Transforming a tired brick box into a lively center for selling tires.
When Chicago architect Terri Johnson got the call from a client to spruce up an old warehouse, she assumed the job would be straightforward. What she found at the project site in Hammond, Ind., was an extremely plain, windowless 50 year-old concrete block structure with not much going for it. “It was pretty bleak!” says Johnson. “And with the proverbial tight budget, that ruled out using a structural engineer to try and shape the building in any interesting way.” Essentially, she was left with paint and some minimal door treatments.
What Johnson came up with for Antioch Tire is an inspired solution using a colorful half-round fabric awning over the entrance to focus the attention where it counted, bright paint on the building itself, and rectangular fabric panels rhythmically spaced along the length of the façade like framed paintings in an art gallery.
Although the semi-circular awning looks simple, it was a challenge to fabricate, says David Ausema, project manager for Chesterfield Awning Co., South Holland, Ill., the fabricator of all the fabric clad elements. “The front rim of the awning has a loose valance, but to lay out the fabric panels so they would line up properly with the overhead supports and hidden brackets underneath posed a challenge.” The awning is about 8.5m wide with a 1.8m drop and 1.68m projection. The framed fabric panels are light aluminum channel boxes with the same fabric as the awning stretched and stapled taut over the frames — not unlike a painter’s canvas — and mounted to the wall by hidden brackets.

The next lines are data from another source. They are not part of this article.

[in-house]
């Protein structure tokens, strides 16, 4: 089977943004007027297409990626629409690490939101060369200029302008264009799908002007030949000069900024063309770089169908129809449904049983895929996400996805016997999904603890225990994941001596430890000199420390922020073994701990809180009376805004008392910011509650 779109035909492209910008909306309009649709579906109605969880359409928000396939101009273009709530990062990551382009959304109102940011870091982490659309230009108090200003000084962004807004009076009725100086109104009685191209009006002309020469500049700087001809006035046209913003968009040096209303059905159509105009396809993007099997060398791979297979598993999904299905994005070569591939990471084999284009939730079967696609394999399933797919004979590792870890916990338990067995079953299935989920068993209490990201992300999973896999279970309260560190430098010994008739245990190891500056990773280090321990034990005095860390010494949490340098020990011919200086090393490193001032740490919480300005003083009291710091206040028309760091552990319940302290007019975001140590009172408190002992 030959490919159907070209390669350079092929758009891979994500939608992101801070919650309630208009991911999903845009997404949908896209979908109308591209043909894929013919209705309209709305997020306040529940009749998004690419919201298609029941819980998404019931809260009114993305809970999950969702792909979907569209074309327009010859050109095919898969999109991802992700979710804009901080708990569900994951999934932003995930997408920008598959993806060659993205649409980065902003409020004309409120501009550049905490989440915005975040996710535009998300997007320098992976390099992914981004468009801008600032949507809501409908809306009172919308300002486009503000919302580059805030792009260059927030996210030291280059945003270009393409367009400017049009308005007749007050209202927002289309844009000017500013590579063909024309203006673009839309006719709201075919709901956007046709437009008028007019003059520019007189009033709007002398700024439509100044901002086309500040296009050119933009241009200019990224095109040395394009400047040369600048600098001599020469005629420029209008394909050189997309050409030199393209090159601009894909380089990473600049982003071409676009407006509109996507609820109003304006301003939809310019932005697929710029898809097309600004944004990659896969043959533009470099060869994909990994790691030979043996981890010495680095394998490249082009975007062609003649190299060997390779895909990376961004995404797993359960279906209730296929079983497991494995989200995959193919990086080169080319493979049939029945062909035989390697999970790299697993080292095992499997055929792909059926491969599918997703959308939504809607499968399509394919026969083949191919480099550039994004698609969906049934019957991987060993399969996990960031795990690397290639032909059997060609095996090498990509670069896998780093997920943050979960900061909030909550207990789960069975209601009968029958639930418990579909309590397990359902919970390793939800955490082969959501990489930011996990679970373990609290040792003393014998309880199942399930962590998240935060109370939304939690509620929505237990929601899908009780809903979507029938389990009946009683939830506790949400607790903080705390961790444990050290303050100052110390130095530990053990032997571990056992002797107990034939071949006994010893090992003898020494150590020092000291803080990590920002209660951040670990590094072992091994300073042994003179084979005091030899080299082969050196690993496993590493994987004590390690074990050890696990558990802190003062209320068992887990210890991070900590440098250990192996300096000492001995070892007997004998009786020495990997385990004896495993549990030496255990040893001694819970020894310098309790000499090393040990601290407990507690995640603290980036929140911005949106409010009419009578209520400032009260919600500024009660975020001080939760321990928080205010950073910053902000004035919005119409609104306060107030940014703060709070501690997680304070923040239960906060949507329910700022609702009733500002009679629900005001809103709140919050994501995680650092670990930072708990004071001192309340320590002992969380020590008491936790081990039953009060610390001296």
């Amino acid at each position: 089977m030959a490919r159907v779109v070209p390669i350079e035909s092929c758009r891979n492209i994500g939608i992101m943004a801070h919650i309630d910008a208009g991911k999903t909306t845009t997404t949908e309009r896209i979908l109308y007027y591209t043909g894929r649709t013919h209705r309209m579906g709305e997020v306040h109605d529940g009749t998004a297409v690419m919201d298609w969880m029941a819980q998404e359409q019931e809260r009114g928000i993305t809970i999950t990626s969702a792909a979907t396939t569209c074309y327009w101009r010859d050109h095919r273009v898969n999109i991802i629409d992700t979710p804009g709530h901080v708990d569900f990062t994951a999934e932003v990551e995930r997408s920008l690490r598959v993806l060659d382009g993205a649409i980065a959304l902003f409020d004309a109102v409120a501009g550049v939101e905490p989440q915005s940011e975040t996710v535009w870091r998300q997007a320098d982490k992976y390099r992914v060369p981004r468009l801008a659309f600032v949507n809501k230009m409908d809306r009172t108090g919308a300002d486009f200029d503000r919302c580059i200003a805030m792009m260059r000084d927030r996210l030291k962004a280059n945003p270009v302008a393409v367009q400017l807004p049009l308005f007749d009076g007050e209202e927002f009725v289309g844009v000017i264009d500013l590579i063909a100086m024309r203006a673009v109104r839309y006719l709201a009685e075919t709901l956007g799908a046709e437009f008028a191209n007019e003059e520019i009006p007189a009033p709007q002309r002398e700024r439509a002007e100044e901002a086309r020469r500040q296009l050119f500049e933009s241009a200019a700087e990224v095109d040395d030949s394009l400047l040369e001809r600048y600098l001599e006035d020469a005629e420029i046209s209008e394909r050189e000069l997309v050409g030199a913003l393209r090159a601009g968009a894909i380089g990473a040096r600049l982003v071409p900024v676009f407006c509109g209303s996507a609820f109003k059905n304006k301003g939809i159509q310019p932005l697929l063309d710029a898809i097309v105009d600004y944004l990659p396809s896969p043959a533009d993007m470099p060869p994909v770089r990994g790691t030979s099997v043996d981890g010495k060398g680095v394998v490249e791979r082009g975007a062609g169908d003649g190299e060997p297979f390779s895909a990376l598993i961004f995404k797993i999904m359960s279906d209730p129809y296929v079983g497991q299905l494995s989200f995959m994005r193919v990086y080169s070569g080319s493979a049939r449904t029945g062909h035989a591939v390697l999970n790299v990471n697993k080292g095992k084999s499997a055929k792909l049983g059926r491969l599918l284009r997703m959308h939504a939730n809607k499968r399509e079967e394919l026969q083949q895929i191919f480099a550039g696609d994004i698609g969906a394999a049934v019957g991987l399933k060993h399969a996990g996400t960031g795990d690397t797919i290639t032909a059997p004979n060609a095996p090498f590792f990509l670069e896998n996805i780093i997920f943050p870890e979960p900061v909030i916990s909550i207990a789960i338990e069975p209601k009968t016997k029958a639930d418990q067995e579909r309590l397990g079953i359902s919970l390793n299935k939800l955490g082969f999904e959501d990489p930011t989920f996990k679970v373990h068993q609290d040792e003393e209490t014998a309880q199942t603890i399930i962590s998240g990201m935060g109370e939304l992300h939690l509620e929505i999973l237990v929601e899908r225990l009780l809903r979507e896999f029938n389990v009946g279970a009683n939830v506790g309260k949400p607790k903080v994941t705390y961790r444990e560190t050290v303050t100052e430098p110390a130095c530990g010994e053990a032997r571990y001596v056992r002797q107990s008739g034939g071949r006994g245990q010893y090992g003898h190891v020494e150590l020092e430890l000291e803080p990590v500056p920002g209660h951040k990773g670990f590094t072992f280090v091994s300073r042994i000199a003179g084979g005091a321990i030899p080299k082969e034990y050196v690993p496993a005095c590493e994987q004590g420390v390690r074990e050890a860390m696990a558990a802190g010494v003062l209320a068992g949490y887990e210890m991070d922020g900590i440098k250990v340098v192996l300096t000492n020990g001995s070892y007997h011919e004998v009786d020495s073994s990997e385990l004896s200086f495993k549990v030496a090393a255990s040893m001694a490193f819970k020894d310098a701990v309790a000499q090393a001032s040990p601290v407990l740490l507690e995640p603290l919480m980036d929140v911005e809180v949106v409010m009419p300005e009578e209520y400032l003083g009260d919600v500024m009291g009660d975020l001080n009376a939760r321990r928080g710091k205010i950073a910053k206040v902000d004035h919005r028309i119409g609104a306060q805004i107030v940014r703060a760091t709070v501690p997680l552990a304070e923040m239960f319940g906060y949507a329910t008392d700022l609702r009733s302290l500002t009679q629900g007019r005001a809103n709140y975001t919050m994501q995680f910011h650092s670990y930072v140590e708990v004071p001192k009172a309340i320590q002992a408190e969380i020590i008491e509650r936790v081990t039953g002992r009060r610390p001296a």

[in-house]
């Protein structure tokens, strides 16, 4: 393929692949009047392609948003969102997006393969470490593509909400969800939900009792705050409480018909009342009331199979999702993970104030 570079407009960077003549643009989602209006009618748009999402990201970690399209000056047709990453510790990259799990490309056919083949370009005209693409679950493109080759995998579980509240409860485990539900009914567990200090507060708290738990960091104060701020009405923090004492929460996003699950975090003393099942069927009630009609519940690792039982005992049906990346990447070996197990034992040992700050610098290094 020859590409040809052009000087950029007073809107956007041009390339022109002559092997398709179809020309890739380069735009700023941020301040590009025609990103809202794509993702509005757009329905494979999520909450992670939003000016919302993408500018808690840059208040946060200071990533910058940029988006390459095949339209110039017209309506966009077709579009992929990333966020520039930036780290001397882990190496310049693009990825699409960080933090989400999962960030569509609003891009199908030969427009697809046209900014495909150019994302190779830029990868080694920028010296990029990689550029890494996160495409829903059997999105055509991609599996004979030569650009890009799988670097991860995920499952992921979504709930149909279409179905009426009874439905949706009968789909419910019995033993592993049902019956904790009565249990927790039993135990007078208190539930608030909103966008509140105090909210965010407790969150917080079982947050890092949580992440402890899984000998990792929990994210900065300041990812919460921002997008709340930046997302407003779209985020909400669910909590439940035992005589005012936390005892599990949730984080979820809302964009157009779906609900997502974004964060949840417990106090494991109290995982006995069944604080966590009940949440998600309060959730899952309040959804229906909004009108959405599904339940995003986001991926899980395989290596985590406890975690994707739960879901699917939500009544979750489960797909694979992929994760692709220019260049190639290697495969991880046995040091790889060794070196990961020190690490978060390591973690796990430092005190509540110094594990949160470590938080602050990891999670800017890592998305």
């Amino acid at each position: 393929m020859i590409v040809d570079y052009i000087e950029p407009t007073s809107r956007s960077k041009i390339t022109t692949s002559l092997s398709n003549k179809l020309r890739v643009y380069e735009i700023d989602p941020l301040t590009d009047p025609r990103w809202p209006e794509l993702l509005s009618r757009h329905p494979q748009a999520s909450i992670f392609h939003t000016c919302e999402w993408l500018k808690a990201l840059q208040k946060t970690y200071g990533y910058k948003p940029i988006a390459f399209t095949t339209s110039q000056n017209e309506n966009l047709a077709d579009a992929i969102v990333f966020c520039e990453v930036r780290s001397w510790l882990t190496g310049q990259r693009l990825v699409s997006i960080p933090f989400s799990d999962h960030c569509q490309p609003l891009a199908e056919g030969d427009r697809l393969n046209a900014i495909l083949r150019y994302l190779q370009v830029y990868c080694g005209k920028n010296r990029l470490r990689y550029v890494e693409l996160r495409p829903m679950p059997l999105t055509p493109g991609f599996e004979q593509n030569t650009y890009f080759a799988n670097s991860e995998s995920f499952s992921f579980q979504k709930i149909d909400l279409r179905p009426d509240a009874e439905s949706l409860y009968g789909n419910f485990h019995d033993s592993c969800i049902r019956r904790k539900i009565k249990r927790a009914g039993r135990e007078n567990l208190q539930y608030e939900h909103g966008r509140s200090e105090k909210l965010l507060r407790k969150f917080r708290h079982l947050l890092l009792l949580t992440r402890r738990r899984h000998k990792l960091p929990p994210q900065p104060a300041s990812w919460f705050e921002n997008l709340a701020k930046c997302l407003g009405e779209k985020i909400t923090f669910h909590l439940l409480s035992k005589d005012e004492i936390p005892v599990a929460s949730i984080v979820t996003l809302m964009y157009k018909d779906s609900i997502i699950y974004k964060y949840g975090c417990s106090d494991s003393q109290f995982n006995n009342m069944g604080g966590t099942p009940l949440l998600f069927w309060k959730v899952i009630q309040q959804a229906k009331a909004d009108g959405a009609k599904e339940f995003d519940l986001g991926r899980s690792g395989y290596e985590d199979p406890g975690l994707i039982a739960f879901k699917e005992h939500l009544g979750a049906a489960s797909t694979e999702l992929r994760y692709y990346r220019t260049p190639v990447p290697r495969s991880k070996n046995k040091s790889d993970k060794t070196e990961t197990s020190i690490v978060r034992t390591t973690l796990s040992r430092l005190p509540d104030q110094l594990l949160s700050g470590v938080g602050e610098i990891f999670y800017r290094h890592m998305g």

“The client was a little nervous about all the color,” says Johnson, but grew to like it. And the new look has given business a boost, not the least because it is easily seen from the highway nearby. Perhaps it may also benefit from the subtle imagery of the half-round awning and vertical stripes of the picture frames. “It’s not too unreasonable to imagine the awning is half of a tire sticking out of the façade at an angle,” says Johnson, “and the striped patterns as tire treads.”